• Look At Those Sideburns

    Posted Posted by David Duhr in WBN News & Events     Comments 1 comment
    Apr
    19

    I’m loath to use this blog as a space to dump writing prompts. It’d be like me saying, “I don’t feel like writing something today–you go do it.” So instead of calling this a prompt, let’s just call it something to think about. A (non)prompt. (And also, I don’t feel like writing something today–so you go do it.”)

    So my cousin was in town over the weekend, and on Sunday we gathered at my sister’s house and watched a DVD comprised of grainy old 8mm footage from some early-70s family events, recently unearthed after an uncle of my cousin’s (not mine) passed away. Each reel was only 3-4 minutes long, and there was no sound, but we saw lots of young faces that we could match with faces we’re familiar with today. My dad got a couple minutes of screen time, and my mom was on camera for less than a second before sprinting out of exiting the frame. I was unaware that my parents existed before my birth. (I still have my doubts.)

    My Great-Aunt Helen was an aging woman there in the early 70s; gray hair, wrinkling skin. She’s still kicking, and about to turn 95. She’s been past retirement age for forty years, which bends my mind. I wasn’t even born yet, and she was already old. (Old being a relative term, of course. Had she died at 55, everyone would’ve said “Man, she was so young.”)

    We also saw plenty of folks who are no longer with us. And my cousin only found these videos because of someone no longer with us.

    Anyway, not to get maudlin or anything. It was fun to watch, and we could’ve made a drinking game out of the phrase “Look at those sideburns.” We also enjoyed critiquing the filmmaker; again, each reel was only 3-4 minutes long, but he spent an inordinate amount of time shooting the food table. And also decided it was appropriate to show a group of 70s dudes butchering a pig.

    I left shortly after the film ended, and when I got home I sat right down and wrote some dialogue to accompany a couple of these soundless scenes. A portion of a conversation I wrote between my mythical parents is so good that I’m stealing it from myself and using it in the novel I’m not really working on. But even if it had all been terrible dialogue, at least I engaged myself in some sort of writing exercise.

    So here’s the point–not everything you write has to have end-goal purposes. Sometimes you need to give yourself a break from your work-in-progress and eff around with something else. Getting too wrapped up in that one specific world of your own creating puts you at risk of not being able to think about/write about anything else.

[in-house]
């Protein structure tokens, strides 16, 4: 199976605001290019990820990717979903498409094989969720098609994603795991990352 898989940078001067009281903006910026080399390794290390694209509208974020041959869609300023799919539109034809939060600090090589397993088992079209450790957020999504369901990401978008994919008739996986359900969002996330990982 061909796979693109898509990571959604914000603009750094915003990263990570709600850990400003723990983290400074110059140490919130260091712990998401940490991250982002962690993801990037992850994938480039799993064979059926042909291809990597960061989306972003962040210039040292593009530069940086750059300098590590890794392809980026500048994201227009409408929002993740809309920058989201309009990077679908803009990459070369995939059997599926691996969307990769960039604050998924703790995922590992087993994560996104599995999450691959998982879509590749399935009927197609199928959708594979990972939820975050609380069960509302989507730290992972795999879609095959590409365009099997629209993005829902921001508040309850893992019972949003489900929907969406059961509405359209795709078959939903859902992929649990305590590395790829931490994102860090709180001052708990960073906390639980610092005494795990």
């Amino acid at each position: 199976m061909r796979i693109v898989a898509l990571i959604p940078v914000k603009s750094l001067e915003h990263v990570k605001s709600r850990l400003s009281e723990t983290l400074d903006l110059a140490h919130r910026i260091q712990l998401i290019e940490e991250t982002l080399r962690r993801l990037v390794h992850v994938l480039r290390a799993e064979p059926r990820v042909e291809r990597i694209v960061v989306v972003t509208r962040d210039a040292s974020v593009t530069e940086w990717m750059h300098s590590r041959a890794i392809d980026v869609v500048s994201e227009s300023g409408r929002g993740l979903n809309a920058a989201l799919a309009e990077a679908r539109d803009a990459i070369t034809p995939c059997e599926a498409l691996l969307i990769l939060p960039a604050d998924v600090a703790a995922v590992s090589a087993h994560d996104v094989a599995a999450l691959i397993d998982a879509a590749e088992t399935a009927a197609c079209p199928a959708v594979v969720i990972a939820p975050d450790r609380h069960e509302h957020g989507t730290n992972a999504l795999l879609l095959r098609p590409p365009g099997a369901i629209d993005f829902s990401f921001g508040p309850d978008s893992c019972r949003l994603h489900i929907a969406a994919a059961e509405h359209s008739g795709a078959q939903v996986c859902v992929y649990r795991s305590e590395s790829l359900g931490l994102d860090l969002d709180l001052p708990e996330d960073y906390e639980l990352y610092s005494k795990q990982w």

So your (non)prompt for today is, forget your work-in-progress for a while. Pull out an old family album or video, preferably from a time before you were born, and write a conversation. The conversers don’t have to be characters–they can be the real people. Use the speech patterns and affectations they had (or still have, if still alive), and ground them in the place/time they were in then. For instance, don’t set your scene in the Baby Boom 50s and have characters Googling shit on their iPhones.

    Actually, strike that–if that’s your style, then go with it.

    For those of you who don’t have access to old family pics/footage, try to go from memory. Or take the people who are around you today and drop them into another time/place.

    Just write something out of your routine for a bit. It doesn’t have to be your entire day’s output–later, go back to your WIP, if you must. You might find that you’re able to look at it with fresh eyes. You might even incorporate something from this (non)prompt, like I did (although don’t write with that in mind). Or you might never use any of this for anything. Just make it fun.

    That, my friends, was a terribly long (non)prompt. I guess I did feel like writing. Hope you do, too.

     

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    Jaylin

    Frankly I think that’s asbloeutly good stuff.




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